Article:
S3: I think that’s exactly right. And I think that the person who is more aware of that than anyone else is John Roberts. They’re mindful of the fact that in a lot of ways they are not necessarily in lockstep with the public and mindful of the fact that probably if Obama were still in office or if Hillary Clinton were office, they could have done some of this because they’re in a funny posture now with respect to Trump and Trump ism. But maybe the the the important thing to say, there is 99 percent of cases get decided in the appeals courts and those courts have shamed, shifted radically under Donald Trump. They have slipped radically and they are going to continue to flip. By the way, over the summer, they are going to continue to have hearings for judges. And so I guess I just want to be really mindful of the fact that what we’re seeing play out in under a hundred cases in one term at the court is by no means representative of what we’re seeing on the federal courts across the country. That is something we should be watching. We should be watching it going into the election.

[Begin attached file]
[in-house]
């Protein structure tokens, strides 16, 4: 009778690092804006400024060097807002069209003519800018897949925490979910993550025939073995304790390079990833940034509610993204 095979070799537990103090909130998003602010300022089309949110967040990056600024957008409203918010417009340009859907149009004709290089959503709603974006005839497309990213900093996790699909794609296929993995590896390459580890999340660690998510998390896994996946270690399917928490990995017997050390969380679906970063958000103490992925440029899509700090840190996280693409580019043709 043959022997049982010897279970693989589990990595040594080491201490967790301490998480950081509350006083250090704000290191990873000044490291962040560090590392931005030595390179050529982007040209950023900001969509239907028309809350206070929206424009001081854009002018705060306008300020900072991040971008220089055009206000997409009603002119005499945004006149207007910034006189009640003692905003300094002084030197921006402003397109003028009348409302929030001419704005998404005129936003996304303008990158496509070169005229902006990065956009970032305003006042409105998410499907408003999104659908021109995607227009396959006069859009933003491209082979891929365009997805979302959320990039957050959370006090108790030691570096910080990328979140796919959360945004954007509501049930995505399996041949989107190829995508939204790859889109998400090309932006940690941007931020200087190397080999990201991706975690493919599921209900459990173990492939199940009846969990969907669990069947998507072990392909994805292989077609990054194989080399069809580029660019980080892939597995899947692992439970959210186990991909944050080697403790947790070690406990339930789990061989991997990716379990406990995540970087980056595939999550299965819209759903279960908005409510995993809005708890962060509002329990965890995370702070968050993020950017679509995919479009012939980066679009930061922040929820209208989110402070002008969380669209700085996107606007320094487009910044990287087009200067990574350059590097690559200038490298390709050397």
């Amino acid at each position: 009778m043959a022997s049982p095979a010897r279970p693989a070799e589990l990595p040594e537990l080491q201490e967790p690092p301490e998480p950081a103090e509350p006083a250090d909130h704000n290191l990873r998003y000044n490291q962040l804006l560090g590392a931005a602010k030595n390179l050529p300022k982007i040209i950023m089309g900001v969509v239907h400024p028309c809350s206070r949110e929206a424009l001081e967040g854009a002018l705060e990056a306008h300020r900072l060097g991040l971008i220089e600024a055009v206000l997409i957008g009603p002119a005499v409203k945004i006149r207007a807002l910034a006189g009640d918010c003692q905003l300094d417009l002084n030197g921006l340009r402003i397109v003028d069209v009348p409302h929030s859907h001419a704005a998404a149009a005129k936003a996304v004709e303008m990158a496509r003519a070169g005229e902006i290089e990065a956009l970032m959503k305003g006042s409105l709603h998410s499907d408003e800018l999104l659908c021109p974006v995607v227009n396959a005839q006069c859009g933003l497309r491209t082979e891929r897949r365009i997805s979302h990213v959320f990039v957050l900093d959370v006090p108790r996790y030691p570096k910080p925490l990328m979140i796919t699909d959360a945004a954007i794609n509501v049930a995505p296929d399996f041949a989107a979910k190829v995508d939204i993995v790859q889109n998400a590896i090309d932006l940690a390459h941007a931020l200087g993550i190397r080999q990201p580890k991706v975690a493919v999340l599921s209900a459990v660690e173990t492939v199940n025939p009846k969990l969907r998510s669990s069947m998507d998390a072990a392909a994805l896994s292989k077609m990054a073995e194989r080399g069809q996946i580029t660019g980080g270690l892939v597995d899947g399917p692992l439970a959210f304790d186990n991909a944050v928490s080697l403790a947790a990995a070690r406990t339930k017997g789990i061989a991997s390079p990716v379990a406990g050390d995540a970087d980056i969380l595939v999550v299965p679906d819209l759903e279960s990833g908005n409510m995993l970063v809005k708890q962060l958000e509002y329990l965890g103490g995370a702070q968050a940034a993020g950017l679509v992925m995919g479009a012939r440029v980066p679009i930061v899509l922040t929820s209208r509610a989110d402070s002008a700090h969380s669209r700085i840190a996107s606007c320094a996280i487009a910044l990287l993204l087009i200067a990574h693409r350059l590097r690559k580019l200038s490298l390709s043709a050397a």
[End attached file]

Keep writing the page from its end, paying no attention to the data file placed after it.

S7: And I’m afraid we’re not so quick. Thank you so much for joining me. Thank you so much for having me. Dahlia Lithwick covers the courts for Slate, and that’s the show. What Next is produced by Mary Wilson, Jason de Leon and Danielle Hewitt. Every day we get a little help from Alicia McMurray and Allison Benedikt.
S1: I’m Mary Harris. I’ll catch you back here tomorrow.